It Takes Everyone: Sharing the Load of Justice Work

I remember my first General Assembly of the Christian Church (Disciples of Christ) vividly. It was 2015 in Columbus, Ohio and I was two years into my first pastoral call out of seminary, and eager to explore all there was to do and see within the Disciples world.

I was happy to see an engagement with social justice reflected in the long list of activities Disciples could participate in. I remember on that first day, a march for farmworkers’ rights was set to begin near the entrance of my hotel and make its way toward a nearby Wendy’s restaurant. If I wanted, I could have easily walked downstairs and been among the folks at the front of the crowd who got to hold up the large protest banners. Or, if I preferred, I could have gone late and easily brought up the rear.

But the only thing that seemed easy, or even physically possible, for me that first night at General Assembly was lying down and staring at the ceiling. To get out of bed felt impossible. I didn’t make it to the demonstration. My contribution to the movement for farmworkers’ rights that evening was limited to scrolling through my phone, watching my colleagues post pictures on Instagram, and feeling guilty for not doing “enough.”

This was a difficult and uncomfortable space for me to be in. I have worked closely with our Refugee and Immigration Ministries for years, and I felt like I should have been able to overcome this ’funk‘ I was in to show my support for the cause.

‘Funk’ is not a clinical term for anything, but it does describe the increasingly common feeling of exhaustion among activists and those who do advocacy work. The reality of carrying our own weight plus the weight of others and the injustices they’re experiencing is difficult to hold all at once.

Early in the Montgomery Bus Boycott, Rev. Dr. Martin Luther King Jr. described a similar feeling in his book Stride Toward Freedom.

It was a Friday night, January 27, 1956, and a weary King went home after a long day of work. The phone rang and a hateful voice on the other end said: “Leave Montgomery immediately if you have no wish to die.” King hung up the phone, walked to the kitchen with trembling hands, put on a pot of coffee, and sank into a chair at the kitchen table.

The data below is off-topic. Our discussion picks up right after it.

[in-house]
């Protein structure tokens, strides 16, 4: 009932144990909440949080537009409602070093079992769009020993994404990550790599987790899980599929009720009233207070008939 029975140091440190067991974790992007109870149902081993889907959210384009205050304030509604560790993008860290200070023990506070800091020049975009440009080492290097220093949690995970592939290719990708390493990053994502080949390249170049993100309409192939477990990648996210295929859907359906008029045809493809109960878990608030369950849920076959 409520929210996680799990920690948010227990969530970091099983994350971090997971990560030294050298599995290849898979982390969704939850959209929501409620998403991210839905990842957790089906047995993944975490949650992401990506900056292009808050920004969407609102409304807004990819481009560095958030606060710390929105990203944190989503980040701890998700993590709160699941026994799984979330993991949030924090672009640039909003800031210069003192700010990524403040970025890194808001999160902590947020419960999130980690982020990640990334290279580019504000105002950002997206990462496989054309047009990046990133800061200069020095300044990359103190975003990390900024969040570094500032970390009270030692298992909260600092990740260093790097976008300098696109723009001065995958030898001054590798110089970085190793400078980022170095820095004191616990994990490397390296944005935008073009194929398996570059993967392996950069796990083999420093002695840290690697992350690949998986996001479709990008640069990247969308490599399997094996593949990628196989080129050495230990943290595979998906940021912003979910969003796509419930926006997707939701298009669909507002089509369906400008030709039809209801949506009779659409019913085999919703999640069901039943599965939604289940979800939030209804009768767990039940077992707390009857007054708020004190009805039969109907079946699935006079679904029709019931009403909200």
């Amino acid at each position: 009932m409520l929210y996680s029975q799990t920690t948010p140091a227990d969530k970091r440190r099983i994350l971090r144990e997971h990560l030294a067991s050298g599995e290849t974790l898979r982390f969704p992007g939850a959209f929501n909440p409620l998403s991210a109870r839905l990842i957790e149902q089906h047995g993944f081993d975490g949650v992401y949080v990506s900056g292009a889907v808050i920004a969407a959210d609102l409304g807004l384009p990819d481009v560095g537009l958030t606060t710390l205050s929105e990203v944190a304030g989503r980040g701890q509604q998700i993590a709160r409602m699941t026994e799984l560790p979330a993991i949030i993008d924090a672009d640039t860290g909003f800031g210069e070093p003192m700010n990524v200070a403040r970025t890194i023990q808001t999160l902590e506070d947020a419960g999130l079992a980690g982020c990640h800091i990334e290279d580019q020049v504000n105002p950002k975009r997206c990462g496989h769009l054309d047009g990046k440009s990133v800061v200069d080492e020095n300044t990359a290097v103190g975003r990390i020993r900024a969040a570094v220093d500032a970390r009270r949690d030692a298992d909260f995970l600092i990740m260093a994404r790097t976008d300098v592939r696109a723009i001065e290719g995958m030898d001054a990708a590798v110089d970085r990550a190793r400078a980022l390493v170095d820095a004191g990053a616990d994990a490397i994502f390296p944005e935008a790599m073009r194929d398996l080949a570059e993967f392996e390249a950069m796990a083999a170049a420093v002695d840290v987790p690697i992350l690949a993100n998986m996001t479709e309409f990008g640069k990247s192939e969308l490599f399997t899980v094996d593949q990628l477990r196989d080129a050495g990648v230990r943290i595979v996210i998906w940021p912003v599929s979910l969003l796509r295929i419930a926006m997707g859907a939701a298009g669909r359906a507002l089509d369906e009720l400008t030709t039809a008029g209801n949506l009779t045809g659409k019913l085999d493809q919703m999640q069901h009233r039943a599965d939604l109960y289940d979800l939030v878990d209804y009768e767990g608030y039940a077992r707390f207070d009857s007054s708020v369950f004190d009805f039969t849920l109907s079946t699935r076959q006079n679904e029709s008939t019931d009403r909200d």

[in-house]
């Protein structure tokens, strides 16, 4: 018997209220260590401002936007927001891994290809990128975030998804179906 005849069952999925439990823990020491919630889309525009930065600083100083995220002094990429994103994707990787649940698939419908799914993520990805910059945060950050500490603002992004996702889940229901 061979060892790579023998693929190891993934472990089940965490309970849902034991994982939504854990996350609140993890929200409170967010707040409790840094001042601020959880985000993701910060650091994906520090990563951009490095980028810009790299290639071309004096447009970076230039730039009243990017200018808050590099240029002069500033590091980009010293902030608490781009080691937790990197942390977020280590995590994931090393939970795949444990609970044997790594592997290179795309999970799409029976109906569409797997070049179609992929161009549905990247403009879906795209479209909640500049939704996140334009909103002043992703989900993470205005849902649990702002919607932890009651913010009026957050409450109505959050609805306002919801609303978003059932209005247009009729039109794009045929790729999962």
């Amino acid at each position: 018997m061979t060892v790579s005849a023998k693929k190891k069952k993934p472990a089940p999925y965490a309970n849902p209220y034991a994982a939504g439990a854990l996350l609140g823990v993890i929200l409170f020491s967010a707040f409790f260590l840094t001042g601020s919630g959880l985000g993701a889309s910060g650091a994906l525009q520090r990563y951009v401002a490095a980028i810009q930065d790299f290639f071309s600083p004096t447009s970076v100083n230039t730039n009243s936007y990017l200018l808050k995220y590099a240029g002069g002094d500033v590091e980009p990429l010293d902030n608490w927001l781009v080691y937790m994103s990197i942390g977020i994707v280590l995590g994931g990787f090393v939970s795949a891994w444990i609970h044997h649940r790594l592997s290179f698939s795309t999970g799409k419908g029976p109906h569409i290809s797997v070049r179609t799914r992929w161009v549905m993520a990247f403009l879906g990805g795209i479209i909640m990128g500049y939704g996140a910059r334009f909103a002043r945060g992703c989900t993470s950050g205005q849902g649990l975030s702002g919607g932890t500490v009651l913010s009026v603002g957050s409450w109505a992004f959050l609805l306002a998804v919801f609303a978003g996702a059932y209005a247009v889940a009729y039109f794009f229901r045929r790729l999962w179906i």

Eric LeSure, Alexis Vaughan, Whittney Ijanaten, and Amber Churchill.
Advocacy and Activism Peer Group Members at the 2019 General Assembly. L to R: Eric LeSure, Alexis Vaughan, Whittney Ijanaten, and Amber Churchill.

In his book, he says, “I was ready to give up. With my coffee sitting untouched before me when my courage had all but gone, I decided to take my problem to God. With my head in my hands, I bowed over the kitchen table and prayed aloud. The words I spoke to God at midnight are still vivid. ‘I am here taking a stand for what I believe is right. But I am afraid. The people are looking for me for leadership, and if I stand before them without strength and courage, they too will falter. I am at the end of my powers. I have nothing left. I’ve come to the point where I can’t face it alone.”

The reality is none of us can do ministry alone. Whenever I feel like I’m at the end of my powers, I try to lean into my understanding that we are created to be in relationship with one another and sometimes that means sharing the load with others and taking a break when we need one.

The NBA’s mission to “advocate for the well-being of humanity,” calls both the NBA and its partners to deepen their engagement in justice work and practices of care. In my role as Justice Coordinator, I hope to equip and guide our partners in transforming root causes of social injustice in ways that support and encourage their own wellness in addition to the communities they serve. My hope is that my role will serve as a constant reminder that justice and healing are part of God’s good news!